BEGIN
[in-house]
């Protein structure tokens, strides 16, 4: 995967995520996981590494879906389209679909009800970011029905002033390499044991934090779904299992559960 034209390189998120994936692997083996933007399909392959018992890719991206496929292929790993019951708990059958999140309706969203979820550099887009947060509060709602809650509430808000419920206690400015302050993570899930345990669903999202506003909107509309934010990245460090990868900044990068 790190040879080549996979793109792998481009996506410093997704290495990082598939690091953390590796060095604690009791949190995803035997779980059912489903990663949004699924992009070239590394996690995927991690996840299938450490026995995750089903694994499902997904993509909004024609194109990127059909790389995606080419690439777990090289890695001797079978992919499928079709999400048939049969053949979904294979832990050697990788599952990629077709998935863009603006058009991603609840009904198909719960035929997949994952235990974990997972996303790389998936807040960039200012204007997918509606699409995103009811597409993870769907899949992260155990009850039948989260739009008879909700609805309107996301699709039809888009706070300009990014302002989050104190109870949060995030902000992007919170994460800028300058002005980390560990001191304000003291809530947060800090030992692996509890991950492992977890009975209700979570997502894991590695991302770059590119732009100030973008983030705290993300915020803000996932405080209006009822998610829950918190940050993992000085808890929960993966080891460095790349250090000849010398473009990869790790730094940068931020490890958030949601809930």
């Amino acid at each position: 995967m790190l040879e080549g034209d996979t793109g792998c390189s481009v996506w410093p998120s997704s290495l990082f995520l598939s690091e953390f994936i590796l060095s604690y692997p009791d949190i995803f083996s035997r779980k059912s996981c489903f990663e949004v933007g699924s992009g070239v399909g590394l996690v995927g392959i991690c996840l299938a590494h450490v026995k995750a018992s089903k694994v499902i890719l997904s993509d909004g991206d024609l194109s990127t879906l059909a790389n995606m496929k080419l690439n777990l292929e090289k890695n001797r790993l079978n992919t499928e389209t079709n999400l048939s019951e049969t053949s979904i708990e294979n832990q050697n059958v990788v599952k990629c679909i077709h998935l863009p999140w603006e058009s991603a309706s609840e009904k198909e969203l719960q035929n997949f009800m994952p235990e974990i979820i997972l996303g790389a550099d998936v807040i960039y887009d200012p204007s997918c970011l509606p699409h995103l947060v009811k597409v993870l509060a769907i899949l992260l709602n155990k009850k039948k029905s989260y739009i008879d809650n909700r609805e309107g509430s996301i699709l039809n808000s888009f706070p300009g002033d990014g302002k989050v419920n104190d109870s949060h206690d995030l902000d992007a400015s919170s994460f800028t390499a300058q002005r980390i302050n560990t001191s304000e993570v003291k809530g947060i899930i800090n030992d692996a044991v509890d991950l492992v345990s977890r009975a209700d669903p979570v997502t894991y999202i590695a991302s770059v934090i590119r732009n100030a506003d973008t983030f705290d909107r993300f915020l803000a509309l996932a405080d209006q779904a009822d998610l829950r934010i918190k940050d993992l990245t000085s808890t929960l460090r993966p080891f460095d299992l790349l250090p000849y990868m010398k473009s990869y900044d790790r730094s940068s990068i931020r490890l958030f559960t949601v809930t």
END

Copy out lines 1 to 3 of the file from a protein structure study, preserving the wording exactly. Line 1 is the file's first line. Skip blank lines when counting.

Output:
[in-house]
């Protein structure tokens, strides 16, 4: 995967995520996981590494879906389209679909009800970011029905002033390499044991934090779904299992559960 034209390189998120994936692997083996933007399909392959018992890719991206496929292929790993019951708990059958999140309706969203979820550099887009947060509060709602809650509430808000419920206690400015302050993570899930345990669903999202506003909107509309934010990245460090990868900044990068 790190040879080549996979793109792998481009996506410093997704290495990082598939690091953390590796060095604690009791949190995803035997779980059912489903990663949004699924992009070239590394996690995927991690996840299938450490026995995750089903694994499902997904993509909004024609194109990127059909790389995606080419690439777990090289890695001797079978992919499928079709999400048939049969053949979904294979832990050697990788599952990629077709998935863009603006058009991603609840009904198909719960035929997949994952235990974990997972996303790389998936807040960039200012204007997918509606699409995103009811597409993870769907899949992260155990009850039948989260739009008879909700609805309107996301699709039809888009706070300009990014302002989050104190109870949060995030902000992007919170994460800028300058002005980390560990001191304000003291809530947060800090030992692996509890991950492992977890009975209700979570997502894991590695991302770059590119732009100030973008983030705290993300915020803000996932405080209006009822998610829950918190940050993992000085808890929960993966080891460095790349250090000849010398473009990869790790730094940068931020490890958030949601809930």
């Amino acid at each position: 995967m790190l040879e080549g034209d996979t793109g792998c390189s481009v996506w410093p998120s997704s290495l990082f995520l598939s690091e953390f994936i590796l060095s604690y692997p009791d949190i995803f083996s035997r779980k059912s996981c489903f990663e949004v933007g699924s992009g070239v399909g590394l996690v995927g392959i991690c996840l299938a590494h450490v026995k995750a018992s089903k694994v499902i890719l997904s993509d909004g991206d024609l194109s990127t879906l059909a790389n995606m496929k080419l690439n777990l292929e090289k890695n001797r790993l079978n992919t499928e389209t079709n999400l048939s019951e049969t053949s979904i708990e294979n832990q050697n059958v990788v599952k990629c679909i077709h998935l863009p999140w603006e058009s991603a309706s609840e009904k198909e969203l719960q035929n997949f009800m994952p235990e974990i979820i997972l996303g790389a550099d998936v807040i960039y887009d200012p204007s997918c970011l509606p699409h995103l947060v009811k597409v993870l509060a769907i899949l992260l709602n155990k009850k039948k029905s989260y739009i008879d809650n909700r609805e309107g509430s996301i699709l039809n808000s888009f706070p300009g002033d990014g302002k989050v419920n104190d109870s949060h206690d995030l902000d992007a400015s919170s994460f800028t390499a300058q002005r980390i302050n560990t001191s304000e993570v003291k809530g947060i899930i800090n030992d692996a044991v509890d991950l492992v345990s977890r009975a209700d669903p979570v997502t894991y999202i590695a991302s770059v934090i590119r732009n100030a506003d973008t983030f705290d909107r993300f915020l803000a509309l996932a405080d209006q779904a009822d998610l829950r934010i918190k940050d993992l990245t000085s808890t929960l460090r993966p080891f460095d299992l790349l250090p000849y990868m010398k473009s990869y900044d790790r730094s940068s990068i931020r490890l958030f559960t949601v809930t």